We all procrastinate. For some of us, waiting until just before a deadline can be just the motivation we need to jolt us out of inaction. Others among us procrastinate as a way to put off a task we dread until we feel more prepared or able to do it.
Procrastination is generally not a problem until it becomes habitual. Once it does, it may cause our coworkers to feel that we’re holding up progress. It also influences our mood and state of mind in a negative way, by generating worry, fear, or added stress.
If you or others are starting to feel that you’re unreliable and unable to get things accomplished, here are 8 ways to change your behavior so you can be more productive. Learning how to beat the procrastination habit will leave you feeling more upbeat, less worried and stressed, and more confident about your reputation and effectiveness.
1. Write down the dreaded task. Writing down the task you’ve been putting off brings the project to the front of your mind so it can’t easily be ignored.
2. Identify the underlying feelings. According to psychologists, procrastination is an emotional reaction. One of three core emotions is always driving it–fear, anger, or sadness. For example, you might be worried that you won’t get the job done well enough and on time (fear). You may feel resentful because you have to do something you hate (anger). Or you might feel inadequate or ill-suited for the task (sadness). Dig down deep to identify which emotion is causing you to drag your heels.
3. Move the emotion out of your body. Emotions are pure energy; they either flow through our body when we express them, or get stuck when we don’t. If they’re not expressed constructively and physically, they build up inside us like a pressure cooker. In a private setting, do exaggerated shivering to move out the fear; punch a pillow or stomp around to release anger; or watch a movie that makes you cry to express the sadness. It may sound silly, but it works.
4. Find an antidote to each negative thought. What negative thought pops into your head when you think of this task? You can neutralize such negative thinking by replacing each one with a “truth” that contradicts it. For example, if you think “I’ll never be able to learn all this,” you might say to yourself, “If others can learn this, so can I.”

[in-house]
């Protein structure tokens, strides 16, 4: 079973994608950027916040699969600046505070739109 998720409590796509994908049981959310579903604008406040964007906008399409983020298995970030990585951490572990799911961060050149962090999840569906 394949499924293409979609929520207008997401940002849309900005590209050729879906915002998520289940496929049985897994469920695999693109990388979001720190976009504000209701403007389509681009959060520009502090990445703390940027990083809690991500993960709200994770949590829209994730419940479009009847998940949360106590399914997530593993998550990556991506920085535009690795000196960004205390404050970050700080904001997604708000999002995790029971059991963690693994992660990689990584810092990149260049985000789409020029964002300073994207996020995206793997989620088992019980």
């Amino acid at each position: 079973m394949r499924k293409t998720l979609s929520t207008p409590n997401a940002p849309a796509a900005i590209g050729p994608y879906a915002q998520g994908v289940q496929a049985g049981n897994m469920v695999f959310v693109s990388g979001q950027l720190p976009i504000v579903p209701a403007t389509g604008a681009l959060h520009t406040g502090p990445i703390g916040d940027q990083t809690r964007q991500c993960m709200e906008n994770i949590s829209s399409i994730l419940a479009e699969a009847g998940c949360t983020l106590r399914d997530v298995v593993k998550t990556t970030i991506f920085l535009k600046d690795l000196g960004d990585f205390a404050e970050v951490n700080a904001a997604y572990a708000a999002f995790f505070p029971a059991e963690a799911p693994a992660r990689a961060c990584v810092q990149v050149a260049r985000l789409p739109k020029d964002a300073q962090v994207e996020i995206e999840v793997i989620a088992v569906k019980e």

5. Break it down into small, doable pieces. You’ve envisioned the task, dealt with what’s been holding you back, and fixed your destructive thinking. Now, break the big job down into a series of little doable steps so you can stay focused on just handling the next little task. Plot out each part of the project, including details such as whom you will talk with and what about, where and when you’ll be working, and how long you expect each step to take. (This will spare you from getting overwhelmed, because each step will be doable.)
6. Praise yourself for each small accomplishment. Don’t wait until you’ve completely finished the task to congratulate yourself. Give yourself praise for each small victory, rewarding yourself for each little step completed. Doing this will keep you motivated, and it also prevents fear of failure from creeping in to the process and sabotaging your efforts.
7. Look for obstacles so you can dodge them. Once you’ve broken the task down into smaller pieces, anticipate roadblocks that could pop up along the way. For example, how will you deal with projects with shorter deadlines that land on your desk? Have a tactic ready for sticking to your original plan. One of the biggest obstacles you’ll face is right at the beginning: resistance to get started. You may find yourself making excuses, getting into bad moods, and feeling discouraged. Say to yourself, “I’ll feel better when I handle this.” Repeat it like a mantra until the urge to procrastinate passes.
8. Take satisfaction in the win. Finishing a daunting task is satisfying. Remind yourself that you’ll feel incredibly virtuous when the chore is off your plate once and for all. Accomplishing what you’re avoiding will simplify your work life. You’ll feel more energetic. You’ll sleep better at night. Relish the feeling of success–you did it!
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Jude Bijou, MA, MFT, is a respected psychotherapist, professional educator, and workshop leader. Her theory of Attitude Reconstruction® evolved over the course of more than 30 years working with clients as a licensed marriage and family therapist, and is the subject of her award-winning book, Attitude Reconstruction: A Blueprint for Building a Better Life. Learn more at www.attitudereconstruction.com